The FDA has the authority to regulate dietary supplements under the Federal Food Drug and Cosmetic Act (FD&C Act). The nutraceutical industry is also not spared from the impact of counterfeit supplements. Therefore, FDA has set out some strict regulations for a product to be classified and sold as a nutraceutical in the market. Some of these are:
Regulations on Safety
Nutraceutical manufacturing must comply with Current Good Manufacturing Practice (cGMP) regulations. These include requirements for the design, construction, and operations of a manufacturing facility, the quality control unit, recordkeeping, and product release.
The FDA also has specific safety concerns that it watches out for in nutraceuticals. For example, some products might contain hidden drug ingredients, posing a safety risk. The FDA has also warned about the dangers of supplements that contain high levels of lead and mercury.
Regulations on Efficacy
For a nutraceutical to be effective, it must meet certain standards. The FDA defines an effective dietary supplement as “one that adequate and well-controlled scientific studies have shown to substantiate the claim or statements made about it on the label.”
The manufacturer of a product is responsible for ensuring that its product is safe and effective. The FDA takes a risk-based approach to regulate dietary supplements, which focuses its resources on products that pose the most significant safety concerns.
The agency also evaluates claims made about a product before it is marketed. If the FDA finds that a claim is not supported by adequate scientific evidence, the product might be subject to enforcement action.
Regulations on Quality
A set quality standard that a nutraceutical must meet to be sold in the market. The FDA’s cGMP regulations require that dietary supplements be manufactured using good manufacturing practices. These practices include measures to ensure the quality of the ingredients and the final product.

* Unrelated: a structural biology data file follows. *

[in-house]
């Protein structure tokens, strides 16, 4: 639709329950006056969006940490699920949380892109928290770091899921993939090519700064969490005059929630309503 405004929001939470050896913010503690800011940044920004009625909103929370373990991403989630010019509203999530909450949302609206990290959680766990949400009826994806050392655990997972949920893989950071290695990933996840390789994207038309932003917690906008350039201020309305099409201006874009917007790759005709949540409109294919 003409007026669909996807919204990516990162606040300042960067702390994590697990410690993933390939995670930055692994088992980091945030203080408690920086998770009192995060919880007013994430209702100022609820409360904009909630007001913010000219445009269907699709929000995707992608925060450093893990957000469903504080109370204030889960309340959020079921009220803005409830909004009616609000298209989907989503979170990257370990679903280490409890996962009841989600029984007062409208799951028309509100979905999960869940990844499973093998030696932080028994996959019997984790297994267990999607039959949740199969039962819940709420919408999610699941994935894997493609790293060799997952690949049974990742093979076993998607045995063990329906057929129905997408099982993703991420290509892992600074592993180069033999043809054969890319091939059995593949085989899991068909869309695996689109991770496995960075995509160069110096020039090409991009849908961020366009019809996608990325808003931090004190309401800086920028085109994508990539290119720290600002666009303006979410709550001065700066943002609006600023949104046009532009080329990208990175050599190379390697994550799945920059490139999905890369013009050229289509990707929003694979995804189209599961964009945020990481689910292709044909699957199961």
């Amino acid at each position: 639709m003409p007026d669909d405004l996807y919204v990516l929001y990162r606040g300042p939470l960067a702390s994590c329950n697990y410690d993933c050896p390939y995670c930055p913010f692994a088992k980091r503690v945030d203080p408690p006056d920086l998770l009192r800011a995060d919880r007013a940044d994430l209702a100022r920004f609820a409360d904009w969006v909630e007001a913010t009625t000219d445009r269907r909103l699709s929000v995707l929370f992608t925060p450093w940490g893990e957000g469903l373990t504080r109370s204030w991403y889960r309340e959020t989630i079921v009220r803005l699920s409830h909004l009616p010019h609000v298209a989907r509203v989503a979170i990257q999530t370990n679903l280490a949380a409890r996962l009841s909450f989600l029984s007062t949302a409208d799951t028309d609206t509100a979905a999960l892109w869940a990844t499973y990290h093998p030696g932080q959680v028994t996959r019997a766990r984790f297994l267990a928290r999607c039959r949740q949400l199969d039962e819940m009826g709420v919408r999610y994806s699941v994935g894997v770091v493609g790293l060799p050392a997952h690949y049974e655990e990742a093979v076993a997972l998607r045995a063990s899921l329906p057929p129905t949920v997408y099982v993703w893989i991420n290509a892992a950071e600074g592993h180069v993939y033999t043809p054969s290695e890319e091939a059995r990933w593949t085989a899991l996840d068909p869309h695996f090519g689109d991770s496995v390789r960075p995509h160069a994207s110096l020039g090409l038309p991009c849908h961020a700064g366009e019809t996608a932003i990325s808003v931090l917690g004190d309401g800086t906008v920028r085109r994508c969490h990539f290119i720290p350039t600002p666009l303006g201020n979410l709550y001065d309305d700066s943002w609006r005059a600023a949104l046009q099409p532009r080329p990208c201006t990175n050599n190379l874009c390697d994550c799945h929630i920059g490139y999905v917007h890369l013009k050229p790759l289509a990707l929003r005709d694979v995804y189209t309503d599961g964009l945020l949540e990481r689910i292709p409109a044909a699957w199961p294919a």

Correct Packaging and Labeling
The FDA also has specific requirements for the packaging and labeling of dietary supplements. For example, the label must list all of the ingredients in the product and information about the dosage.
If a manufacturer makes any false or misleading claims about its product, it could be subject to enforcement action by the FDA. The agency is also responsible for ensuring that the dietary supplement label is truthful and not misleading.
Traceability and Call Backs
The FDA requires that nutraceutical manufacturers like Avantor maintain certain records to track the distribution of dietary supplements and respond quickly to any safety concerns. These include records of where a product was manufactured and distributed and adverse event reports.
Such records are necessary in case of product recalls. The FDA can use them to quickly track down the source of a product that might be contaminated or pose a safety risk.
The bottom line is that nutraceuticals must meet a high bar to be sold in the United States. The FDA has put in place rigorous regulations to ensure the safety and efficacy of these products. By complying with these regulations, manufacturers can help ensure that their products are safe and effective for consumers.